My agent and financial advisers have always preached the importance of disability insurance to me. As athletes, we often feel invincible, which is why it is so important to have advisers who you can trust and who can also take the emotion out of any situation. I don’t feel the pressure that I see many athletes do because I’ve taken their advice. I currently have a $10 million insurance policy in place. If this injury prevents me from ever playing football again, I will be able to collect on $10 million tax-free. For me, this is the equivalent of making another $16 million or $17 million in pre-tax salary. While money has absolutely nothing to do with my decision to play, I can sleep at night knowing that regardless of what happens, my family is financially secure forever—maybe the biggest odds I’ll ever overcome. Disability insurance is never a fun conversation, and writing those annual checks to protect myself is tough. But now, more than ever, I understand the importance of protecting yourself, protecting your family, and protecting your future earnings.
Of course I plan to play football again. This is what I love to do. I love the game. I love Sundays. Based on the feedback I’ve received from doctors at this point, the question is not if I’ll play again, but when. There is no better feeling in the world than making the “Lambeau Leap” into the stands, and I fully intend on having that surreal feeling again soon. I will do everything in my power to rehab and get back to the player I have been, and improve into the player I know I can be.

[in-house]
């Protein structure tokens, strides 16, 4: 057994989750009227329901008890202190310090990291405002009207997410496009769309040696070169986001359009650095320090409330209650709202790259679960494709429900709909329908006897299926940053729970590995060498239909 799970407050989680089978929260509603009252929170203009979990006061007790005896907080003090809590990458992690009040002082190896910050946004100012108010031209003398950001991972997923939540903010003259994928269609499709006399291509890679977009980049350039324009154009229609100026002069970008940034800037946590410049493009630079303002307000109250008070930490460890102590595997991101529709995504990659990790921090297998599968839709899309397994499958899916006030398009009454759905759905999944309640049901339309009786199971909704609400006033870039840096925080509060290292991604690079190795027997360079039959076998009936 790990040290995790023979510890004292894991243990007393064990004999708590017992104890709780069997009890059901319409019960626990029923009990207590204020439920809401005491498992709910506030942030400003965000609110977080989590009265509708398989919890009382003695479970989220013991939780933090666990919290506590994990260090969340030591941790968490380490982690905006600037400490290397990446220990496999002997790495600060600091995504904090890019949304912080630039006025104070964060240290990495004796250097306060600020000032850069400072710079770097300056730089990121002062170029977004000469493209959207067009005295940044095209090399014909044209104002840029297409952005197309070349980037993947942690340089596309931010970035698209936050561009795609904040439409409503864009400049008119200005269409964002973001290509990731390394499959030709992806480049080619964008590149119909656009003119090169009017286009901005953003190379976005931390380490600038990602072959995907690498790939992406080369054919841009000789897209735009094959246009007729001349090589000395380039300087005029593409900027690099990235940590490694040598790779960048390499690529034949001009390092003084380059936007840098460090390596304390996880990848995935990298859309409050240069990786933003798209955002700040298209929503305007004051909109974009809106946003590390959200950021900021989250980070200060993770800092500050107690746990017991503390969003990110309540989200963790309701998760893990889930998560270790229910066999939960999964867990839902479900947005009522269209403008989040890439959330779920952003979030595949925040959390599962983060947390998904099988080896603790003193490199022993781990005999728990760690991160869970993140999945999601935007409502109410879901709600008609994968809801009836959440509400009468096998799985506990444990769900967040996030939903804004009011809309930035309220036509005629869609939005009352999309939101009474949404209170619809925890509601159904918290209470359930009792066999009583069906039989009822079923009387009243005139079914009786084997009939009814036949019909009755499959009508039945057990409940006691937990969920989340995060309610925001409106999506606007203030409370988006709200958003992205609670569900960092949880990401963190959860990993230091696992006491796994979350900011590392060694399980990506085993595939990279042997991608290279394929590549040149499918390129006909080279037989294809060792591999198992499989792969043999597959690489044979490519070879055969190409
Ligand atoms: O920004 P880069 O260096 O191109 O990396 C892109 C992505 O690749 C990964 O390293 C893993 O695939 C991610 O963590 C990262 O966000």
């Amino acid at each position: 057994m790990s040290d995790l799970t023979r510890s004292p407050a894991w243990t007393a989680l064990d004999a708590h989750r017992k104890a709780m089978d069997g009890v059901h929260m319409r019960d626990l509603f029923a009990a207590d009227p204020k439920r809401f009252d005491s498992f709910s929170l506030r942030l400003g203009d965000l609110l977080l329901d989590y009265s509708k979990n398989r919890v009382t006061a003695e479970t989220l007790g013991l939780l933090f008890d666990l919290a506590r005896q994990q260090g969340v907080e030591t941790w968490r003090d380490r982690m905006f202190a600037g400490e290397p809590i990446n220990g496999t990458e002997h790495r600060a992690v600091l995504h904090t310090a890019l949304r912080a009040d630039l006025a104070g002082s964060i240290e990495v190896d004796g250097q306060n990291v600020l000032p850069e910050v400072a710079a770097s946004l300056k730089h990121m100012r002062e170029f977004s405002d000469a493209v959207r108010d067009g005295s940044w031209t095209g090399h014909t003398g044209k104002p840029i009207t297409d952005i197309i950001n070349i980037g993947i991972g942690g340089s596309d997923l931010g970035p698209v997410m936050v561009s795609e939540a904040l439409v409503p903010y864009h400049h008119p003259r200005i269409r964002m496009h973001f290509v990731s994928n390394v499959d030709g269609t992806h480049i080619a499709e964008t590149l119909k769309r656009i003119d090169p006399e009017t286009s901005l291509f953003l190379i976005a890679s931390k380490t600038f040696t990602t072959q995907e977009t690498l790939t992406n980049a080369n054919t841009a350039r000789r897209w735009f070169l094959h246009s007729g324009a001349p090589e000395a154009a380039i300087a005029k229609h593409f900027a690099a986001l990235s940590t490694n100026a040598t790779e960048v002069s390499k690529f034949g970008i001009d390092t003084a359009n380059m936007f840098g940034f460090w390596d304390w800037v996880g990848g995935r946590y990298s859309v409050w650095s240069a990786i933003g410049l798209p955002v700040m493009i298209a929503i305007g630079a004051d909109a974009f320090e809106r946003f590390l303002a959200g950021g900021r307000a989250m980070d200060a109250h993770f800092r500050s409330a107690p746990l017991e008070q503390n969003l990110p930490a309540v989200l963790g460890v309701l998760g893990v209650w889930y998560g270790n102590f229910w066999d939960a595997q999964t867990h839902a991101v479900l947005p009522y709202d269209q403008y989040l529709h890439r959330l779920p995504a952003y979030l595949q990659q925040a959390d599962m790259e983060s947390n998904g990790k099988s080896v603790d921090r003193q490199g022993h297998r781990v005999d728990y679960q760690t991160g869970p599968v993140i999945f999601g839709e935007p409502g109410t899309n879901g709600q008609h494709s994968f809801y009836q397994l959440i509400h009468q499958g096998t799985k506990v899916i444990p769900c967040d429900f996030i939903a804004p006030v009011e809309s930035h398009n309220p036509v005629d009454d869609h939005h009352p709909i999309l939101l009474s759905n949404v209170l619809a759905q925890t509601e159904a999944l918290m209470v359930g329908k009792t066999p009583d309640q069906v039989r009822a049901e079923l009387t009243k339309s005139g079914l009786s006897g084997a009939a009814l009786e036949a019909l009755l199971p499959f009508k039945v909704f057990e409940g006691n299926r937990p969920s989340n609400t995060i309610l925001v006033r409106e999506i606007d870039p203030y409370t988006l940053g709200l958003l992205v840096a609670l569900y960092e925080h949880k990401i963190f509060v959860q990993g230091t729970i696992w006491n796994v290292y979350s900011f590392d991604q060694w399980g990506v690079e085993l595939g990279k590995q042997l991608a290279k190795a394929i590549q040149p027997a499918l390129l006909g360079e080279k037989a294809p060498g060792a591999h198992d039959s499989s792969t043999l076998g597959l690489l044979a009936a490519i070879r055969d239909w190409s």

Do I have fear? Of course I do. It’s impossible not to have fear given what I’ve gone through over the past four weeks. I’ve worked my entire life to do what I do on that football field, and it’s a very scary feeling being taken off the field on a stretcher. No matter what’s said about drops or any off-the-field stuff, the one thing no one can question about me is how hard I work to be a great football player. I want this. I need this. It’s everything to me. It’s a scary thought knowing I could have left that field on Sunday never being able to strap up my helmet again, let alone walk.
Today, I feel better. I feel like I was in a bad car accident, but each day I’m improving. My motor skills, coordination and balance are all back to normal. I’m getting anxious sitting around all day, but I know my neck is healing. I am confident that I will be part of a new case study of players who returned to football successfully after suffering neck and head trauma. Just like we see every year with ACL recovery, anything is possible when you combine drive and commitment with a tremendous support system and team, and amazing advances in science and medicine.
Before every game I play, my 5-year-old son, Kaydon, says a prayer for my health and safety. The other day, he asked me, “Why didn’t God listen to our prayers last Sunday?” I told him that he did hear us, but sometimes God helps us in different ways. “I think you’re right Daddy,” Kaydon said. “He heard us and now he’s getting you better and healthy so you can play football again.”